How did you end up in your current role, and what attracted you to the industry?
After working in the field of science and financial services, I decided on a career change in 1999 and completed a computer science degree and landed a job in Canberra as a graduate. My placement was in the information security team and my interest in all things related to information security grew from there. At the time that I was looking to move to a different organisation, I was working in the financial services sector, superannuation specifically, as an information security manager. The Information Security Management System (ISMS) I had put in place at my previous employer was in the optimise phase and I had achieved all the outcomes that I had intended to achieve and was ready for a new challenge.
What attracted me to the role at Horizon Power was the challenge of the emerging cyber threat that the Operational Technology environment was experiencing and putting in place a program of work from start to finish to address these threats. There are amazing opportunities in the energy sector and cyber security solutions are key in capitalising on these.
What do you feel makes a CISO most effective, and what typically stands in their way from achieving that?
CISO's need to have enough positional power to make a change. If they are buried deep within an organisation with no ability to effect change then developing a good cyber security culture has no way of succeeding. Historically approaches to cyber security have been based on fear, uncertainty and doubt. CISO's have to shift the conversation to risk and quantifying that risk in a business context.
Culture is also a big barrier to success. Getting staff to embrace security can be hard if there are no tangible benefits. Personalising security and making it work in the broader context of an individual’s day to day work is a technique that every CISO should embrace.
Is the security industry getting better at using tools like threat intelligence and collaboration/policies to work together against a common threat?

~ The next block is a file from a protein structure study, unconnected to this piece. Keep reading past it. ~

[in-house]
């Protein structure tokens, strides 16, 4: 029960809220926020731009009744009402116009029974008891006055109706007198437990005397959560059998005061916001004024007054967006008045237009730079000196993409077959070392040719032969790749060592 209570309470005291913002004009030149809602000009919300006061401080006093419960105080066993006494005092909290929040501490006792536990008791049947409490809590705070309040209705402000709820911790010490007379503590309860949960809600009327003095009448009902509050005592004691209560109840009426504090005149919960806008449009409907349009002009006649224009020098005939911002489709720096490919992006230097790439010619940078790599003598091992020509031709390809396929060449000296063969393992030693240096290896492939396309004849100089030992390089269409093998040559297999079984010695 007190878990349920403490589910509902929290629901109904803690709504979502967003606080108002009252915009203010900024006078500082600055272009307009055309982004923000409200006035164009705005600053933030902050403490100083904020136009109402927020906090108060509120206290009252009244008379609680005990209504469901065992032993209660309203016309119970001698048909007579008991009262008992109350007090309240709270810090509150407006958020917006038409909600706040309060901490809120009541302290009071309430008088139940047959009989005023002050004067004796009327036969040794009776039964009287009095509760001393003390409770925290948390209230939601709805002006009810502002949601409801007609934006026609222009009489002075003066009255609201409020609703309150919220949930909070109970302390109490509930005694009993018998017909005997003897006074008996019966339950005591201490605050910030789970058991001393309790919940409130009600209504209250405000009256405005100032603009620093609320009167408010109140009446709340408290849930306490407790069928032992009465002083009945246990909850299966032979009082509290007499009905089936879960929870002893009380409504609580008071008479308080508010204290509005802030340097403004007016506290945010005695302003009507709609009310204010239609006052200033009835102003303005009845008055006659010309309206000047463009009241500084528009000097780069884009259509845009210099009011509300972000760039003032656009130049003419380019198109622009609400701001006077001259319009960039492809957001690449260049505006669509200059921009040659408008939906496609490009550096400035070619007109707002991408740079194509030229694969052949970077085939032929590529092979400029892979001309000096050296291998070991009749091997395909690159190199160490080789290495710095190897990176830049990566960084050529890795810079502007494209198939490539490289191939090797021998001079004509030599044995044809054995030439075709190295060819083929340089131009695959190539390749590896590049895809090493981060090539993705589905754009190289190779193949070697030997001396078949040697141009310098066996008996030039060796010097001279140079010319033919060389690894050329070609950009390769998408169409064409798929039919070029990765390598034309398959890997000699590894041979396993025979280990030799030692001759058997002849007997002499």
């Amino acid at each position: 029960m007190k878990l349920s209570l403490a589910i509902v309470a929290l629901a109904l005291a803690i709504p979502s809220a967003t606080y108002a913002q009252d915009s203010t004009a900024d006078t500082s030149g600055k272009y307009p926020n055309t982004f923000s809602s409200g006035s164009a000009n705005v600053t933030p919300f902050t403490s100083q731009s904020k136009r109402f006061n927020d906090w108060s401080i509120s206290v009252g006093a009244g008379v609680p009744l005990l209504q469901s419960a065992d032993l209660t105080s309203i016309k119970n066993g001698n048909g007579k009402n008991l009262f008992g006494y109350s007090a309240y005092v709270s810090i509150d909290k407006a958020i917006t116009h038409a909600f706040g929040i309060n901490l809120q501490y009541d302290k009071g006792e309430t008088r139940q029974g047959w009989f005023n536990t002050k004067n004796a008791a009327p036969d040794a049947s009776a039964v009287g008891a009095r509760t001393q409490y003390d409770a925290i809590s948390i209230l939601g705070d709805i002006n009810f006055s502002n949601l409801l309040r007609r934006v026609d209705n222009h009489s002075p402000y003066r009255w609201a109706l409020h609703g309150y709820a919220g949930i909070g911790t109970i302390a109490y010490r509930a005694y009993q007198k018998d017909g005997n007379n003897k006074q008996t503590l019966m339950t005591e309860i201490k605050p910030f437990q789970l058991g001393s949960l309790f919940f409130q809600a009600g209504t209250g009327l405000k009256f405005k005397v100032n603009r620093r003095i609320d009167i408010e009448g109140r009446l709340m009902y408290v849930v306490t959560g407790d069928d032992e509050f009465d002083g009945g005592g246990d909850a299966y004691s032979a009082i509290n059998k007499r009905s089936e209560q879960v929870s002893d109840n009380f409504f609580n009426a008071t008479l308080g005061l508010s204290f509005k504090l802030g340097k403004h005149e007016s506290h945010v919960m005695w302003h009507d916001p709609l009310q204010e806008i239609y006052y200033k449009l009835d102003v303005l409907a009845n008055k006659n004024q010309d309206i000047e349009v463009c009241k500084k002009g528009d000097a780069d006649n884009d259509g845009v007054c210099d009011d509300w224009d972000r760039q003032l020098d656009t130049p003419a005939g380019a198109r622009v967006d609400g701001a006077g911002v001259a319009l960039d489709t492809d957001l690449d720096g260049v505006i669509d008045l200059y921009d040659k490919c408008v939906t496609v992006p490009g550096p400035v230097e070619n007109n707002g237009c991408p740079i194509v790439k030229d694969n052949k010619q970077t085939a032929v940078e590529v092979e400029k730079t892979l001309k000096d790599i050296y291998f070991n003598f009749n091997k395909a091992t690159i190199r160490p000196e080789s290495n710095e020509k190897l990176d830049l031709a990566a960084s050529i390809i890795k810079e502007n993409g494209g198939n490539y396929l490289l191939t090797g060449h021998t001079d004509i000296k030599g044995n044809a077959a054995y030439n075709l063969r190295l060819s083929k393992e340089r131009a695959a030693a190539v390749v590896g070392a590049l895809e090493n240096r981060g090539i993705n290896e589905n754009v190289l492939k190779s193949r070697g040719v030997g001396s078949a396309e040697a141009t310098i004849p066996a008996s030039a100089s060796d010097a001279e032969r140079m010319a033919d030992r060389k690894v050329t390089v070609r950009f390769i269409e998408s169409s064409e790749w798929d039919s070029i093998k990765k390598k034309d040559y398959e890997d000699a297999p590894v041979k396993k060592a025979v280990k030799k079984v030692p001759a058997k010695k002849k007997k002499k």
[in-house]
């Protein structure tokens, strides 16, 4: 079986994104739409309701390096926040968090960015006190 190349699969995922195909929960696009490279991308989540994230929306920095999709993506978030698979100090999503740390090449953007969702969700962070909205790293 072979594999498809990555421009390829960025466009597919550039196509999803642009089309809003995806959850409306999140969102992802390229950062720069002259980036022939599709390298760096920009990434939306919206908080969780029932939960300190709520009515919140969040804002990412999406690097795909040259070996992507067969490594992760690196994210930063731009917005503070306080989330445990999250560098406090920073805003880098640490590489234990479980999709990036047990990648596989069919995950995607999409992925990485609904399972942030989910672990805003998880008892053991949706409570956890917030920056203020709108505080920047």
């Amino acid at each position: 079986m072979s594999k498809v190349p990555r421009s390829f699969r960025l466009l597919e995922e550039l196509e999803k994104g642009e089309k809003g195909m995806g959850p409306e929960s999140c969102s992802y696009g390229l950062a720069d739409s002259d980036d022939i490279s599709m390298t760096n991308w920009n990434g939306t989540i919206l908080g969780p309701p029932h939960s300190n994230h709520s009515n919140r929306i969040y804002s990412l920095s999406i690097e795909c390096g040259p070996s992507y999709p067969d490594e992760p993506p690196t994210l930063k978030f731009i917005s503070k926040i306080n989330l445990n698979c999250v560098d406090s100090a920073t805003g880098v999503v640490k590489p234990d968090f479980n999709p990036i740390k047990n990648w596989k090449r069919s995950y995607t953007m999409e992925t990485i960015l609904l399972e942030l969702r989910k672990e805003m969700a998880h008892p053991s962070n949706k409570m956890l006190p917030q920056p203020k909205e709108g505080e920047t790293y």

In short the answer is yes. There has been a big push to establish common approaches and frameworks to cyber security threats. Organisations like the ACSC and the JCSC's in each of Australia’s states and territories are facilitating the sharing of information and allowing common industries to learn from each other.
The Cyber Security Research Centre in Joondalup, Western Australia also gives a global voice to these threats and sharing of information. Exercises like GridEx also provide the ability to test processes and continuously improve on incident response.
What do you see as the biggest gaps in the functionality of current cybersecurity technologies?
There are so many technologies in the market place at the moment so I don't actually believe there is a gap in functionality. The problem lies in choosing the correct one for your organisation. If I were to focus on one area that I am excited about and want to see progress, it would be in the area of artificial intelligence.
Using artificial intelligence to know what is normal behaviour in a zero trust model is going to provide so much value to security practitioners and will move us all along the path of automating some our analysis functions.
What has been your experience with data breaches over the past year?